Professional Learning Networks

CategoriesEDLD 5302PLN's

My name is Bryan, and I’m a member of several Professional Learning Networks.

(*group responds in unison* “Hi, Bryan.”)

I tried to start this thread by making a list of the PLN’s I’m already a part of:

  • The Performing Arts Department of my school (I teach guitar and music technology, and we also have a band/orchestra teacher, a chorus teacher, and a theatre teacher.) 
  • The Leadership Instruction Team of Excellence (LITE), which is my school’s acronym-friendly term for department chairs 
  • The Instrumental Strings PLC for our county 
  • The (much smaller) Music Technology PLC for our county 
  • National Association for Music Education (NAfME)
  • International Society for Technology in Education (ISTE) and Virginia Society for Technology in Education (VSTE)
  • Twitter (follow me at @BryanHarrisJRHS, if you’re interested, and optimistic about me increasing my tweet frequency soon) 
  • Edmodo, which used to be a very heavily-used platform by our district but was mostly pushed aside a couple of years ago in favor of G Suite for Education; I use it now as a member of the district’s Website Contributors PLC–it’s our primary method of staying connected 
  • The Teaching Guitar Workshops group on Facebook. There are many, many, many FB groups devoted to guitar lessons, but this one is specifically targeted at guitar teachers in a classroom environment 
  • And, hey, we’re all in a PLN right now, aren’t we? Welcome. 

As far as new PLNs go, last week, in a lovely moment of serendipity, I went to training on Canvas, the LMS that my district is adopting this coming school year. Canvas has a built-in PLN called The Commons, where users can share class modules and materials with one another. Since I’ll be one of the people in my building specifically tasked to help with the transition to this new system, I’m intrigued to put my DLL coursework to good use. If this isn’t authentic learning, I don’t know what is.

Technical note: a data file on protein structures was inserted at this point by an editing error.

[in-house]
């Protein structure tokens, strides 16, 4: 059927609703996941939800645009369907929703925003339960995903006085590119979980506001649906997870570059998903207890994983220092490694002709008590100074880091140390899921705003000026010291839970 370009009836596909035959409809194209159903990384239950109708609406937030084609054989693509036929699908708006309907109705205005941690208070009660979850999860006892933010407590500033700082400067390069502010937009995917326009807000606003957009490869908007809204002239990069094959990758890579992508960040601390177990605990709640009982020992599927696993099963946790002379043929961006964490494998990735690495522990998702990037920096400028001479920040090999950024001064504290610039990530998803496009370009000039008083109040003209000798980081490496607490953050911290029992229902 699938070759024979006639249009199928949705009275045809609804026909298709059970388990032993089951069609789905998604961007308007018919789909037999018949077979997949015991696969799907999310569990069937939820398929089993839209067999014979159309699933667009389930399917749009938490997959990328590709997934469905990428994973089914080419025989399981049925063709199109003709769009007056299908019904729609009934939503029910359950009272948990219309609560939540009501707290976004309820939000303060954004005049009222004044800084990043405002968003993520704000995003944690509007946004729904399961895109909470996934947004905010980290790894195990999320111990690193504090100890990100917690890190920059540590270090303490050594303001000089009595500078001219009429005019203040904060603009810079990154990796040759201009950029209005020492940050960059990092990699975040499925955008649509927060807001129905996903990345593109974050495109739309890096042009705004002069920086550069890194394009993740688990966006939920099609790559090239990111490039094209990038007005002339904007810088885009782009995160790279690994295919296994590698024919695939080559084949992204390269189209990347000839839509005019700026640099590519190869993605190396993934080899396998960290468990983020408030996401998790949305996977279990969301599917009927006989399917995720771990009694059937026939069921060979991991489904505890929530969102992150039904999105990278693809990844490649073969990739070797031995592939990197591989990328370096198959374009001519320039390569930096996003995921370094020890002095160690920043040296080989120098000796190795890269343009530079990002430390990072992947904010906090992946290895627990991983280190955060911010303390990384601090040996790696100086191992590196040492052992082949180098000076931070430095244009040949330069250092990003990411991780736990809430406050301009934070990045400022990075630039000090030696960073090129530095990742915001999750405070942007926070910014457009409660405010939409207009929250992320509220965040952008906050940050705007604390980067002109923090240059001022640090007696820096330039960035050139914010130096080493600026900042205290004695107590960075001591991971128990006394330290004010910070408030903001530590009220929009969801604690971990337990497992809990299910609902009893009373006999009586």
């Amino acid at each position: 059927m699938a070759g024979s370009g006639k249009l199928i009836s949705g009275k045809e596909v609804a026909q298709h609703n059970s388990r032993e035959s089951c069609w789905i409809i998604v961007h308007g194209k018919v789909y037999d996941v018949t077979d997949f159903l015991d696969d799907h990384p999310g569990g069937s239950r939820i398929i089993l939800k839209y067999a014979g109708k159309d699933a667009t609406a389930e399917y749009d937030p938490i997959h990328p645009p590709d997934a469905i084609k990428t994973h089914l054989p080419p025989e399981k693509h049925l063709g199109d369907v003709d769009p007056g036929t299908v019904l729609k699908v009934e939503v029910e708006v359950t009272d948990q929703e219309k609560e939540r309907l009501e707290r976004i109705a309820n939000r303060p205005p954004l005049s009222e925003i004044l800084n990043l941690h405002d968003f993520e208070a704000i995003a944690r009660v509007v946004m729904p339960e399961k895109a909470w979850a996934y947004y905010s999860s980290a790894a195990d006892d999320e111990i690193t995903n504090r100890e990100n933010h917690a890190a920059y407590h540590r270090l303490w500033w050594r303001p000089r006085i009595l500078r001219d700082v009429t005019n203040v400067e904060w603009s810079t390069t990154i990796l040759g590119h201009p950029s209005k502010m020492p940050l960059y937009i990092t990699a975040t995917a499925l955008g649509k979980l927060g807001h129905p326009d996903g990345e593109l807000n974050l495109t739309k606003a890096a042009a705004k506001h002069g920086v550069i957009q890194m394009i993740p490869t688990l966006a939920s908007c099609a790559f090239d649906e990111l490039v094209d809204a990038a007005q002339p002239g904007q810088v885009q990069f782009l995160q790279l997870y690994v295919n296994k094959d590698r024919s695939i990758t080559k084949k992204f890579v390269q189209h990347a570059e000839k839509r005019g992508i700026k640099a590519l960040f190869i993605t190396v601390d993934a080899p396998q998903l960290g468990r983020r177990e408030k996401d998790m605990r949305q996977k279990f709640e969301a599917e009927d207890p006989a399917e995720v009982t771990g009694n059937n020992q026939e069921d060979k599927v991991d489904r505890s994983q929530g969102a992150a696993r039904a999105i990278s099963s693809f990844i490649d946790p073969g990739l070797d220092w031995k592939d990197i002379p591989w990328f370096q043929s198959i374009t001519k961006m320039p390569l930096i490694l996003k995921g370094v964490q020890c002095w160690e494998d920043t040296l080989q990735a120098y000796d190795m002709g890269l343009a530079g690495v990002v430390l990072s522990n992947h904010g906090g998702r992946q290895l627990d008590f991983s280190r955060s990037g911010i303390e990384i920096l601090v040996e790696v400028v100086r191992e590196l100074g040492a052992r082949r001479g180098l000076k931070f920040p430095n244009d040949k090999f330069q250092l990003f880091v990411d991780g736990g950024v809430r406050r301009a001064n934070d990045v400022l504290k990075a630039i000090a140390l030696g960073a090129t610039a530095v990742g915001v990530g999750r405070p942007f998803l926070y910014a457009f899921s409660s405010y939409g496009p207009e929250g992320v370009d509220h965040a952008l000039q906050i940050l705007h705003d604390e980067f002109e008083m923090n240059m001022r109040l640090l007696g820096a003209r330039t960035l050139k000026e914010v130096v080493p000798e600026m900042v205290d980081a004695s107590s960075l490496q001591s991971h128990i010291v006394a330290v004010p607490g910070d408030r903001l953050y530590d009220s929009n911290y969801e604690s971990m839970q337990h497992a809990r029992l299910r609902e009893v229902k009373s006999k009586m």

Thanks to the recommendations of some of my classmates, I’m following The Teaching Channel and the Teach With Tech groups on Facebook. Also on Facebook, I’ve recently come across the I Teach Music Technology! group, and the enthusiasm in their group name alone convinced me to join. Beyond that, though, it has a lot of great discussions on both the philosophical and the practical aspects of music technology instruction in a school setting.

To be honest, when it comes to the online PLNs, up to now I’ve been much more of a consumer than a contributor. I get a lot of tips and a lot of food for thought from what I find online, but I’m not as interactive or contributive as I am in person. Part of that might be the size of the “pond” I’m swimming in with the offline PLNs–I’ve been chair of my department for 10 years and in my building for 16, I’m one of only a handful of specialized guitar teachers (most guitar teachers in my district teach orchestra or band and have 1 “extra” section of guitar), and one of a very small group of Music Technology teachers (plus I designed the class). So I feel like I have both the expertise and responsibility to put my two cents into the discussion in those settings. It’s harder to feel like you have a contribution to make when you feel like you’re surrounded by people who know so much more than you (at least at the moment). 

Anybody else feel like that?

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About the author

I am an instructional technologist for the Virginia Commonwealth University School of Dentistry in Richmond, VA. Before that, I spent more than 20 years as a public school music teacher in Chesterfield County, VA, primarily teaching guitar and music technoogy at the high school level. I hold a Bachelor of Music Education degree from the University of Richmond, and a Master of Education degree with a focus on Digital Learning and Leading from Lamar University. I believe that every person has the need, the desire, the ability, and the right to learn, and that as educators we must meet our students wherever they are, and help bring them to where they want and deserve to be.


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